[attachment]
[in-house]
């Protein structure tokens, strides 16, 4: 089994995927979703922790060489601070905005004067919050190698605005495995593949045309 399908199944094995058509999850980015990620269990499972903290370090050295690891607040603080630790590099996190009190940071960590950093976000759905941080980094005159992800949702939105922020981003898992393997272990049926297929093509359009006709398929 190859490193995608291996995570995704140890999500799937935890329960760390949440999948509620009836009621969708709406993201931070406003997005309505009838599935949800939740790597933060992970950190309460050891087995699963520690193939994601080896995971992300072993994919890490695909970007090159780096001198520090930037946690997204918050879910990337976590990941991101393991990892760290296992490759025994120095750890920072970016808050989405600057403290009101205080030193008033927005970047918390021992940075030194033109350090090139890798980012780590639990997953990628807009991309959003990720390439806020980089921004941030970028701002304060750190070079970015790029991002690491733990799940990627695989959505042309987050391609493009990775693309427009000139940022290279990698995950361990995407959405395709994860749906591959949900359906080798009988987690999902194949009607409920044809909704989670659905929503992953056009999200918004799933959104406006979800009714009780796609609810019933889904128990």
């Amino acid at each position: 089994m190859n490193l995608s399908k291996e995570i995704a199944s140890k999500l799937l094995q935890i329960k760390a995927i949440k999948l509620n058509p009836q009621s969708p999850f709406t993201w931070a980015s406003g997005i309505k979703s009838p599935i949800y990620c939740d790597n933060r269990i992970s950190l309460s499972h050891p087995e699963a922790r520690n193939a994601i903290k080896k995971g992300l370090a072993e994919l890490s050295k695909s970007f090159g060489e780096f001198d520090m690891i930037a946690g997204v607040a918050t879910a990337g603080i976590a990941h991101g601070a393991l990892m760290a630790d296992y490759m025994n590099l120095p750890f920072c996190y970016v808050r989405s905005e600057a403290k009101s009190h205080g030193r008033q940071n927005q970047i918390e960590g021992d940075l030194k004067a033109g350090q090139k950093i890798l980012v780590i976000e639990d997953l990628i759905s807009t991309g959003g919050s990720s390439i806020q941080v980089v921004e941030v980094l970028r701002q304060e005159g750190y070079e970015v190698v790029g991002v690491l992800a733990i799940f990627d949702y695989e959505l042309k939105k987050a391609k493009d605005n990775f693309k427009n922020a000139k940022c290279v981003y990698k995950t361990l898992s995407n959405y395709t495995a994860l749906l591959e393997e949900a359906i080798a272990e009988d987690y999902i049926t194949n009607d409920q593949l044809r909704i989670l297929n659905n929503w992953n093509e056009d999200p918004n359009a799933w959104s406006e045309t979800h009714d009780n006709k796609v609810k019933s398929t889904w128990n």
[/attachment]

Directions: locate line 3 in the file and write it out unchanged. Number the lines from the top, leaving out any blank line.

């Amino acid at each position: 089994m190859n490193l995608s399908k291996e995570i995704a199944s140890k999500l799937l094995q935890i329960k760390a995927i949440k999948l509620n058509p009836q009621s969708p999850f709406t993201w931070a980015s406003g997005i309505k979703s009838p599935i949800y990620c939740d790597n933060r269990i992970s950190l309460s499972h050891p087995e699963a922790r520690n193939a994601i903290k080896k995971g992300l370090a072993e994919l890490s050295k695909s970007f090159g060489e780096f001198d520090m690891i930037a946690g997204v607040a918050t879910a990337g603080i976590a990941h991101g601070a393991l990892m760290a630790d296992y490759m025994n590099l120095p750890f920072c996190y970016v808050r989405s905005e600057a403290k009101s009190h205080g030193r008033q940071n927005q970047i918390e960590g021992d940075l030194k004067a033109g350090q090139k950093i890798l980012v780590i976000e639990d997953l990628i759905s807009t991309g959003g919050s990720s390439i806020q941080v980089v921004e941030v980094l970028r701002q304060e005159g750190y070079e970015v190698v790029g991002v690491l992800a733990i799940f990627d949702y695989e959505l042309k939105k987050a391609k493009d605005n990775f693309k427009n922020a000139k940022c290279v981003y990698k995950t361990l898992s995407n959405y395709t495995a994860l749906l591959e393997e949900a359906i080798a272990e009988d987690y999902i049926t194949n009607d409920q593949l044809r909704i989670l297929n659905n929503w992953n093509e056009d999200p918004n359009a799933w959104s406006e045309t979800h009714d009780n006709k796609v609810k019933s398929t889904w128990n």